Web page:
Sunday, December 20, 2020

Ma Rainey's Black Bottom: A Review


Ma Rainey's Black Bottom, whatever its merits, would earn a place in film history as the final film in the much-too-brief career of Chadwick Boseman. Fortunately, Ma Rainey's Black Bottom has excellent merits: a fine if still somewhat stage-bound adaptation that is both of its time and contemporary.

"Mother of the Blues" chanteuse Ma Rainey (Viola Davis) is booked for a recording session during her tour. She knows it will earn her money and exposure, but she also knows that as a black woman, she has to be shrewd about exercising what little power she has over both the white record executives and her band.

The band is at a crossroads. While her trumpeter Cutler (Colman Domingo), pianist Toledo (Glynn Turman) and bassist Slow Drag (Michael Potts) know that what Ma says goes, talented but arrogant trumpeter Levee (Boseman) is more than willing to push people's buttons. He isn't afraid to try and upstage Ma, a cardinal sin.

As the band waits for the diva, they talk, laugh and argue about their lives and work. As Ma makes the nervous recording engineers and executives wait, she too explains herself. Recording session finally done, Ma Rainey and Levee go their separate ways, with tragic and unexpected results for the latter.

Ma Rainey's Black Bottom is part of the late playwright August Wilson's "Century Cycle", chronicling the African-American experience in ten plays: one for each decade. Here in the 1920s, we see current issues brought to life: issues of power struggles between executives and artists, the exploitation of black performers by white management, the desires for advancement being frustrated. The play probably did not foresee the chaotic world the film version would see, but Ma Rainey's Black Bottom is well-balanced in being both a story of its time and almost allegory of the world now.

We see great performances throughout, in particular from Boseman and Davis. Ma Rainey's Black Bottom, despite the title's suggestion, is not about Ma Rainey herself. This is more Levee's story, and Boseman gives an exceptional performance. Levee's outwardly arrogant and cocky manner disguises deep hurts and fears, and Boseman plays Levee on a wide range of levels. The shifts from braggadocio to tormented, even blasphemous is strong and impactful. His monologues about his mother's attack will stay with the viewer after the film is over. It is a haunting, deep performance, more so given that Boseman was literally dying while making the film.

Davis too is excellent as Ma Rainey, communicating so much with just a look, a glance or a body movement. She makes Ma a woman aware that she has little power but knowledgeable in how to use what power she has. Ma Rainey is a diva, but one who fought hard to get what she has and who will brook no opposition be it from Levee or the record company. 

Every performance in Ma Rainey's Black Bottom is excellent: Domingo as the more devout Cutler, Potts as the go-along-to-get-along Slow Drag, Turman as the ultimately tragic Toledo. In equally small roles, Dusan Brown as Ma's stuttering nephew Sylvester, Taylor Paige as Ma's girl Dussie Mae and Jeremy Shamos' put-upon manager Irving have excellent moments.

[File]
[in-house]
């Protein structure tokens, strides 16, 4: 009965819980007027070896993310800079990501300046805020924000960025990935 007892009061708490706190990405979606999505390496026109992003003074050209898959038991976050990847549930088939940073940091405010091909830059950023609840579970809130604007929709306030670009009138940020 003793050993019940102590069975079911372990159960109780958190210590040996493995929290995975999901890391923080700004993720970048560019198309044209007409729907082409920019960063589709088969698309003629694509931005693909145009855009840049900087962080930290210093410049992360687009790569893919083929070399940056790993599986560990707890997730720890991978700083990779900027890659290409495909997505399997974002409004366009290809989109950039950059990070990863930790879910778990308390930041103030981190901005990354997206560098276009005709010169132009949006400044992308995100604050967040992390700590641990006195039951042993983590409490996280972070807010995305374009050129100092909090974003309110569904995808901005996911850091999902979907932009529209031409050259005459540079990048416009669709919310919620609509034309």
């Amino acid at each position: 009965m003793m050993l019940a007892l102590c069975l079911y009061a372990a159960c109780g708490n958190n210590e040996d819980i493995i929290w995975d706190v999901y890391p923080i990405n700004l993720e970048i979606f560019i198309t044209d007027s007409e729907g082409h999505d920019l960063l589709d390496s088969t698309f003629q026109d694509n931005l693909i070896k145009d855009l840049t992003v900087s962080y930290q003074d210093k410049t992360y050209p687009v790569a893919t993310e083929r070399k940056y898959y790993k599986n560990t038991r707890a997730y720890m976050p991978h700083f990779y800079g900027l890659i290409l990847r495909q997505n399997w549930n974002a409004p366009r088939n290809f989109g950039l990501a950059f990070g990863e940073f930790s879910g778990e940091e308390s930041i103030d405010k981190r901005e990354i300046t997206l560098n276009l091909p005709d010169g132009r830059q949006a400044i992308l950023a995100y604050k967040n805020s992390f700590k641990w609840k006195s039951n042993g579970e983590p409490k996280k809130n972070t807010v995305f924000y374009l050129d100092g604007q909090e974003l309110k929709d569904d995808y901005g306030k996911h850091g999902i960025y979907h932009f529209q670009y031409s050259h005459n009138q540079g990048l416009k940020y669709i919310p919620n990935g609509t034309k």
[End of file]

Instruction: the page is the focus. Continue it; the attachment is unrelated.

Ma Rainey's Black Bottom is also blessed with excellent production design in forms of its art direction, costuming and score. Director George C. Wolfe blends all the elements to make a strong, entertaining and insightful film.

Here however is where I have a couple of points that keep Ma Rainey's Black Bottom from being an outright masterpiece. First is that while Ruben Santiago-Hudson's adaptation works on the whole well, it still sounds like a play. Early on we can see that this originated as a theatrical piece because the film plays as a theatrical piece. Rather than fully open up Wilson's work Ma Rainey's Black Bottom feels closer to the Disney+ presentation of Hamilton than say Elia Kazan's A Streetcar Named Desire

Davis' prior venture in August Wilson adaptations Fences had a similar issue where the stage trappings were evident. While Wolfe directed the actors well, the staging still came across as staging, with actors giving monologues in the form of a stage presentation. One could even sense when a stage production would let actors off and on the stage. Try as it might it couldn't shake off its theatrical roots.

Another issue is with Davis, not her acting but her screen-time. She's being promoted as a Leading Actress when her she isn't on screen much. She's certainly on screen less time than Boseman, and for me she is clearly a Supporting character, not a lead. A minor issue perhaps, but still one given how a potential awards campaign is being launched for her.

Ma Rainey's Black Bottom is perhaps too stage-bound to be a fully-realized feature film, but with excellent performances and production it is well worth the time.  


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